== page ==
Passing Bull 318 – Trump and Johnson

Gideon Rachman wrote a piece in the FT comparing Johnson with Trump.  I sent him the note below, to which he graciously responded.  I may add another difference.  It is very hard to foresee any circumstances in which Johnson might seek to exercise any control over the Conservative Party – or stand again for the top position.  In truth, it is impossible.

I understand the point that MPs may be slow to move against a bad leader until they feel that their seat is threatened, but the power of Trump over so called Republicans appears to have a different basis.  He threatens to get his minions to take seats off his opponents in his own party.  It is one thing to be voted out.  It is another to be kicked out by a thug.  I do not see that in England, and I would not expect to see the raw cowardice of Republicans if I did.

One reason is that the amorphous English establishment is much older and much more entrenched – by caste as well as class.  They have been at it for so much longer.  They invented this game.

Another reason is that the English system is not presidential – which Boris did not understand – and their party system, to which the leader is responsible, is so much stronger.  They invented that too.  On the morning after two big resignations, PMQ, and a speech by a resigning minister, the PM had to face something harder – a Committee of his own party.  Who showed no sympathy.  The first question was : ‘How’s your week been so far?’  The chances of that happening in the US with anyone – let alone Trump – would be one of the following – nil, nix, nought, and zero.  As would any Tory MP falling for the notion of a stolen election or glossing over an armed rebellion.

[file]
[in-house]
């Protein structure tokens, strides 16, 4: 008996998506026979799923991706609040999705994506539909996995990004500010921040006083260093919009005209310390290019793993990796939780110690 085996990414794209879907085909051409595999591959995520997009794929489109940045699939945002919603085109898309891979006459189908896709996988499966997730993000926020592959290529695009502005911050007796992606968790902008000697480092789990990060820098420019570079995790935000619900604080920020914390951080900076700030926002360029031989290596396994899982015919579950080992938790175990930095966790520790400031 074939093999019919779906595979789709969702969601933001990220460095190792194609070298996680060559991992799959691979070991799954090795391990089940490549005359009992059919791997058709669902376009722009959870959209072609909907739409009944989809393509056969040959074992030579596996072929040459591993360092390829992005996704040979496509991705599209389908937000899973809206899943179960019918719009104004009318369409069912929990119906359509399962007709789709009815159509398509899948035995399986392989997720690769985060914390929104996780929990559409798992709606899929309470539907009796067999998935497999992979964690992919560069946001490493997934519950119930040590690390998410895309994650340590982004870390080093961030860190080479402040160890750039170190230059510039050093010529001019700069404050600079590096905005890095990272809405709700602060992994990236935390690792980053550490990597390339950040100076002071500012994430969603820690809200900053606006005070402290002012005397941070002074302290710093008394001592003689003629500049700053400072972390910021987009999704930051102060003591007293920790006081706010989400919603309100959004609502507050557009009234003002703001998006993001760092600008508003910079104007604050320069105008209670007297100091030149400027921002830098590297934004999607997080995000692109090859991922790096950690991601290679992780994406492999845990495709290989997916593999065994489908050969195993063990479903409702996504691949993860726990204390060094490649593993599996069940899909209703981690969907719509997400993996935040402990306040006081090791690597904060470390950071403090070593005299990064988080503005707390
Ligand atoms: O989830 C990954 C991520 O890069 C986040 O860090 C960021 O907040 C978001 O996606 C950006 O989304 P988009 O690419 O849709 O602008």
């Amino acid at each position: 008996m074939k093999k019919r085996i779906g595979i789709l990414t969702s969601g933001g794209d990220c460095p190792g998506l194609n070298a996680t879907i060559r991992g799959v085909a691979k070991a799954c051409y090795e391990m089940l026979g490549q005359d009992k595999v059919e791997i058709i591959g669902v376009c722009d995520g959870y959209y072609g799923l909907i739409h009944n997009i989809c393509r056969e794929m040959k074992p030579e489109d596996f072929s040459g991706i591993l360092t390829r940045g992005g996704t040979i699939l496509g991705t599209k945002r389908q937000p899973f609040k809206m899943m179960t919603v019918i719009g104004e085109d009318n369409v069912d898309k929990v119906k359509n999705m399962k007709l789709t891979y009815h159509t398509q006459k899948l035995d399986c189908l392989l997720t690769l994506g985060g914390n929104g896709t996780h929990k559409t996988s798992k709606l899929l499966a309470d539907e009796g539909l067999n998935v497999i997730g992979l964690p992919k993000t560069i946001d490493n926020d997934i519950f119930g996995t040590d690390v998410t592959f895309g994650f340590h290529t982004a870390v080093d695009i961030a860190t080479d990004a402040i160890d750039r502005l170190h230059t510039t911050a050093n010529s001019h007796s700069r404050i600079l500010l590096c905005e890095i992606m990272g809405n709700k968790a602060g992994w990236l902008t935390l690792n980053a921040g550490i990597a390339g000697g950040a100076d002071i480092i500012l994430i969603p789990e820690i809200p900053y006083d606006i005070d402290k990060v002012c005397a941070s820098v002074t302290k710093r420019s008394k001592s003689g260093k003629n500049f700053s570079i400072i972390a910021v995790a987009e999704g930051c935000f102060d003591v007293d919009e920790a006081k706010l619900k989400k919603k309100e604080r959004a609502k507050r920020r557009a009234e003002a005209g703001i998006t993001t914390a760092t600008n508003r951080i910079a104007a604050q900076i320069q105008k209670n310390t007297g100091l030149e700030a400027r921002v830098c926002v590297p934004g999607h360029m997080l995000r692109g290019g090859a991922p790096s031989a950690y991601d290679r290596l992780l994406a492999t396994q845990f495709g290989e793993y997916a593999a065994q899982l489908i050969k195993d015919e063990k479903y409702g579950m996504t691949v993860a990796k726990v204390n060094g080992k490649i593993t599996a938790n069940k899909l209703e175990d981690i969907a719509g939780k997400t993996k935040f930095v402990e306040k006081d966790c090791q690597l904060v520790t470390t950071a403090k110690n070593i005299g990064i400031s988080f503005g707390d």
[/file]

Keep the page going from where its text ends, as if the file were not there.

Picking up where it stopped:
The monarchy is another difference.  It is fundamental that the queen can only act on the advice of her ministers.  But my understanding is that there are three grounds on which she could refuse an election sought by a PM.  All three were in play here.  And one thing a Tory PM could never be forgiven for is putting the Crown in hazard – especially this ageing lady.

So, the UK is worlds apart in dealing with this kind of spoiled brat.

As it happens I picked up Ranke’s History of England todayto read of Charles I.  One delight of that work is the judicious use of footnotes.  A pamphlet for the election of the Long Parliament said : ‘We elected such as were not known to us by any virtue, but only by crossness to superiors’.

What a gorgeous line!

Crossness to superiors – there ought to be more of it.

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